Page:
Saturday, 17 March 2012

Art Deco Period windows

A while back I was asked to do repairs on some arts deco windows for a late 1920's house that was to be redeveloped.  That redevelopment is now quite a way along and I was asked to come while the window frames were being restored to do the repairs to broken panes in the windows.

Example of repaired windows in what is to be the front bedroom

While I was there, I was requested to consider what could be done with some panels rescued from the garage.  After consultation, we agreed that they would fit well in the en suite beside the existing central window.  The two side windows previously were simply textured pieces of glass.

Re-set windows for the en suite
 The new windows were prepared with green tinted glass which I painted and fired before leading into the general pattern.  These were smaller and so needed a slightly different setting than the original.  The central horizontal line combined with the repetition of the double vertical columns integrates the windows.  However rather than pretend they are original in every respect, the tinted glass distinguishes them subtly from the clear glass used in the original, central window.

These windows make the point that artistic expressions are not uniform in any "age" such as arts deco.  Although there is an obviously arts deco window in the building, the majority of the decoration follows the pattern of the bedroom windows illustrated above.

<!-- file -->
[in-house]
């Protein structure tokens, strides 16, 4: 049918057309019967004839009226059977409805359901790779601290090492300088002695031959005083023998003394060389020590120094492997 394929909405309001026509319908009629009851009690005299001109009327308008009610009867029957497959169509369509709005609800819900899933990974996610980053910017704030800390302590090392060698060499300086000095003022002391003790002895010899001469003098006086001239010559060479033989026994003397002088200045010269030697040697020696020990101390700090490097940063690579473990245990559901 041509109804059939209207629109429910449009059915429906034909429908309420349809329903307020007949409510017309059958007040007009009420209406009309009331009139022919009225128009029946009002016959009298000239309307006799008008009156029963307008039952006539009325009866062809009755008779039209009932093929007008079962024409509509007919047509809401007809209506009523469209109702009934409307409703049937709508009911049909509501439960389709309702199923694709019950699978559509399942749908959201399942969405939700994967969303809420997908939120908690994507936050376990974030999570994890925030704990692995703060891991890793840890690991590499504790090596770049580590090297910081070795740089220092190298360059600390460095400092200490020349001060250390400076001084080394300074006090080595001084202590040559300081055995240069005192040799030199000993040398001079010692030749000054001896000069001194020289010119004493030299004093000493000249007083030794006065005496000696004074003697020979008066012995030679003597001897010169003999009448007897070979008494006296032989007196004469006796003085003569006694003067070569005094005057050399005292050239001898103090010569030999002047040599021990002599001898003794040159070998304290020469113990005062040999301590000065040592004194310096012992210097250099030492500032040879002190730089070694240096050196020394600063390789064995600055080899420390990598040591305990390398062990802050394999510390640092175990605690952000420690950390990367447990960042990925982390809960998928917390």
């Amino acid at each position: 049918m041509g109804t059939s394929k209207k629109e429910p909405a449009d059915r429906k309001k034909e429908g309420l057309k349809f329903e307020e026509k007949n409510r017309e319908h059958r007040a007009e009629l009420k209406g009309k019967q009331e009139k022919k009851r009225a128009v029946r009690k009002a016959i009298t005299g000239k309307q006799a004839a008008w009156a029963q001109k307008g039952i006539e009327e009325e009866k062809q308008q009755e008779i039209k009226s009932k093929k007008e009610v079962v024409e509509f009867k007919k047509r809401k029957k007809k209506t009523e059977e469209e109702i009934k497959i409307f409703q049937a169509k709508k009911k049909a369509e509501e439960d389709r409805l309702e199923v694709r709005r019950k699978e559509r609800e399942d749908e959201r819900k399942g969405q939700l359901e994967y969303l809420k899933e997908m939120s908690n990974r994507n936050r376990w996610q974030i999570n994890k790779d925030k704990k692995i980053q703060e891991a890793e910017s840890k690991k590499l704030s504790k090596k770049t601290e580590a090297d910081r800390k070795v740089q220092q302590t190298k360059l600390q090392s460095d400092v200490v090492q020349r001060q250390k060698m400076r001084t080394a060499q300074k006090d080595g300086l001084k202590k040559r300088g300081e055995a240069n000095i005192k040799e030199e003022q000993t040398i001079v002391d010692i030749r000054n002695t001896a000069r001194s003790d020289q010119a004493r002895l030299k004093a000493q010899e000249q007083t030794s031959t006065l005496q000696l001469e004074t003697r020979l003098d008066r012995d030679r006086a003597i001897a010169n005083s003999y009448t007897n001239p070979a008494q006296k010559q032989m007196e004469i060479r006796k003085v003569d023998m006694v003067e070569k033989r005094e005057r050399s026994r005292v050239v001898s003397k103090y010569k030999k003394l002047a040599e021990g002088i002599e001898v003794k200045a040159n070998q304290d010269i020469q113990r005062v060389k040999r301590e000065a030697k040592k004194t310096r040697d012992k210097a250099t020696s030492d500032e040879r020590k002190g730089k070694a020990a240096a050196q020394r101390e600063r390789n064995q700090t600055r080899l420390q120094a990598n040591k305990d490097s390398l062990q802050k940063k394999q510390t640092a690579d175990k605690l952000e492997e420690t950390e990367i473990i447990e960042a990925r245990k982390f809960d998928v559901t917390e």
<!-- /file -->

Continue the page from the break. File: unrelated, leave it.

Wednesday, 14 March 2012

The Wood in a Window

I was going to look at a building that needed some bent glass the other day and passed by a house that had this remaining piece of an evening woodland representation.  Unfortunately the paired window no longer has any leaded glass to complete the image.

Monday, 5 March 2012


Even when walking around a well known area, you can stumble upon previously hidden things.  While walking along Alexandra Parade, a former client, for whom I had made some panels for his front door, stopped me and asked if I would like to see the skylight in his stair.  Of course I would - and I had my camera with me.
Building at the corner of Alexandra Parade and the suburban railway
The building is not unusually impressive, and the entry to the flats is almost concealed between the shops. Internally, the tiles run all the way to the top - a sure sign of quality in Glasgow - where his flat is.  At the top the arts nouveau cupola is revealed.  It is at the top of the stairwell, using borrowed light from a skylight let into the roof.

Coupla, facing the skylight

One part of the central emblem

Coupla, facing the top right flat
A lovely chance meeting to get updated on each other's lives and for me to get to see a hidden piece of art work.